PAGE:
Boston’s experimental rockers Turkish Delight released their debut album Tommy Bell in 1996. They were noted for singer Leah Callahan's diva-ish vocals and bass player Carl Thien’s homemade bass, made from a bucket and a pole, known as the Electric Can. Musically they may remind you of Wire and Au Pairs in places, and Sonic Youth and Deerhoof in others. Limited edition cassette on I Heart Noise. 100 copies only.
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Sonic Youth Juniors try and win the cup with kids. And come close. Infatuated with the expansive scope of the early, noisy punk bands around them, ‘90s crew Turkish Delight made a scrappy record of lo-fi but clear-sighted tunes, fuzzing up their guitars and letting them ring out amidst the swells of feedback and dual vocal chitter-chatter. At turns impassioned and ambivalent, they worked a charming, savvy corner of noise rock that could be both as twee and as piercing as anything out there.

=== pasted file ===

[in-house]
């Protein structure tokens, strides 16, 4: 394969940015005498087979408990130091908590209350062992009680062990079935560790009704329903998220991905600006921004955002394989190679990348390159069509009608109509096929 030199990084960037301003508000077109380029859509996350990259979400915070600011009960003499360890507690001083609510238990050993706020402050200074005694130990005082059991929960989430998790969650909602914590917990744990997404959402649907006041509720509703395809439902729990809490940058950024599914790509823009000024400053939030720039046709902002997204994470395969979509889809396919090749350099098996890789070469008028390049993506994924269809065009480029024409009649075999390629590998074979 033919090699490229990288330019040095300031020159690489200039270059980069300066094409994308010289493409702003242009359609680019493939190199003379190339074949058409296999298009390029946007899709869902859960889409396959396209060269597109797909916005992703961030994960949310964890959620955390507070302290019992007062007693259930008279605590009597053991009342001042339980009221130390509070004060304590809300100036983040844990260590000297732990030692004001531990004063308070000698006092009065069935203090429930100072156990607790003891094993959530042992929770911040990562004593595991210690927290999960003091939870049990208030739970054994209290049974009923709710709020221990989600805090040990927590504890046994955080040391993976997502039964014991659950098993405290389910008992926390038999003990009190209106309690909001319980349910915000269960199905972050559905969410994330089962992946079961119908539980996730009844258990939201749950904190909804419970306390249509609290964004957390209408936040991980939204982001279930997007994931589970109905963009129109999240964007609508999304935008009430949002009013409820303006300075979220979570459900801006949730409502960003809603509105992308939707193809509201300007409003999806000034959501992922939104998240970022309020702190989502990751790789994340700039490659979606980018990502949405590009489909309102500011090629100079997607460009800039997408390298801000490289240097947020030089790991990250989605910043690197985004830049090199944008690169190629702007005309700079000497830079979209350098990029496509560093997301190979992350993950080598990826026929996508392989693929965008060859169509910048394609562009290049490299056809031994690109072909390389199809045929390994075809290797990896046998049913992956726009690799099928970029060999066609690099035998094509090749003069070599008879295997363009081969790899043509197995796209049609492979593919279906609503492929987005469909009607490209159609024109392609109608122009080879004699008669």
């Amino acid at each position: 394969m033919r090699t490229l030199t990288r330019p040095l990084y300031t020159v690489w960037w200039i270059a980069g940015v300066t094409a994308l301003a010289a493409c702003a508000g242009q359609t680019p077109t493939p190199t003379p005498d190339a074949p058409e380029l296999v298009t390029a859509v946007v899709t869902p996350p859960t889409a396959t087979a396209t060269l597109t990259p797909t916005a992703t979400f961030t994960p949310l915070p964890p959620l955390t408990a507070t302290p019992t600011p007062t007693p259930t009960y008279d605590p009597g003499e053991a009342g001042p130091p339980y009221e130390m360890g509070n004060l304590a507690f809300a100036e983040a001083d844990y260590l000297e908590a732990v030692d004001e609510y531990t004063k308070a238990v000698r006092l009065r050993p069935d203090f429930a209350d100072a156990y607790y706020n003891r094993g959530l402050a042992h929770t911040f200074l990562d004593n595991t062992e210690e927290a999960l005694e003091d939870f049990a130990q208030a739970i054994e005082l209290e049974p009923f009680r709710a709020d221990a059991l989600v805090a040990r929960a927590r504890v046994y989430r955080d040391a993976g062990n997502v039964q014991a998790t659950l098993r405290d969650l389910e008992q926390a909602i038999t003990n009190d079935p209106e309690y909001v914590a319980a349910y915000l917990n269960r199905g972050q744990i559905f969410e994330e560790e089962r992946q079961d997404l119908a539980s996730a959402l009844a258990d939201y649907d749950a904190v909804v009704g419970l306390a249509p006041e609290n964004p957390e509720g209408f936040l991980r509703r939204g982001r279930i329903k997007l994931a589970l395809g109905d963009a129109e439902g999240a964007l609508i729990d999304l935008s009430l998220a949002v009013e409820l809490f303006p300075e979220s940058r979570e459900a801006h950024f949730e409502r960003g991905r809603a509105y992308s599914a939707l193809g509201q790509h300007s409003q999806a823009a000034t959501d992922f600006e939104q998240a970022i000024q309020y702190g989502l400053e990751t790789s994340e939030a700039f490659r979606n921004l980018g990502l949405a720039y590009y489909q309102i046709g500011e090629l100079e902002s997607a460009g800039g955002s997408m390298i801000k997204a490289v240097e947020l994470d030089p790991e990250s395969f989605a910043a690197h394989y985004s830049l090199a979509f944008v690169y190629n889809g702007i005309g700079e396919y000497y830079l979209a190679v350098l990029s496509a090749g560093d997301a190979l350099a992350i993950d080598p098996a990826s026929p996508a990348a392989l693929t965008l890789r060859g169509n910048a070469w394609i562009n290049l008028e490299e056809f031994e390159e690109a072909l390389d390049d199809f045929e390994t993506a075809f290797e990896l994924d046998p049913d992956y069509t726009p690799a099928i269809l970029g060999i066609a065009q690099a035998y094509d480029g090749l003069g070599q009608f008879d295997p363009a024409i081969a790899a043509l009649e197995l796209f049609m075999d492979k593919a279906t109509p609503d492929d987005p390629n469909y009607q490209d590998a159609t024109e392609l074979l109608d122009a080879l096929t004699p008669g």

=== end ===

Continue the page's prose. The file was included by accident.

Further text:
Released now by I Heart Noise on tape, as if pretending they were the latest upcoming DIY thing, ‘Tommy Bell’ offers the proto-period in ramshackle, resembling a tougher, less affectionate version of Eric’s Trip -- their dynamics are spread across different types of punking, mixtaping their sounds with silly samples, twisted little experiments of angularity and tunes that are basically riff exercises (the churning and gruesome “Ghost”) -- plus the bits that just straight up sound like R.E.M., because of course, and that’s “In My House”.
There’s basically something for anyone at the intersection of indie rock, punk and noise of any and all generations on this one -- and if you’d rather Sarah records was loud and gloomy, I’d even throw that comparison in for good measure. The dude in this band made his bass at home -- what have you done with your life?
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- Tommy Bell by Turkish Delight
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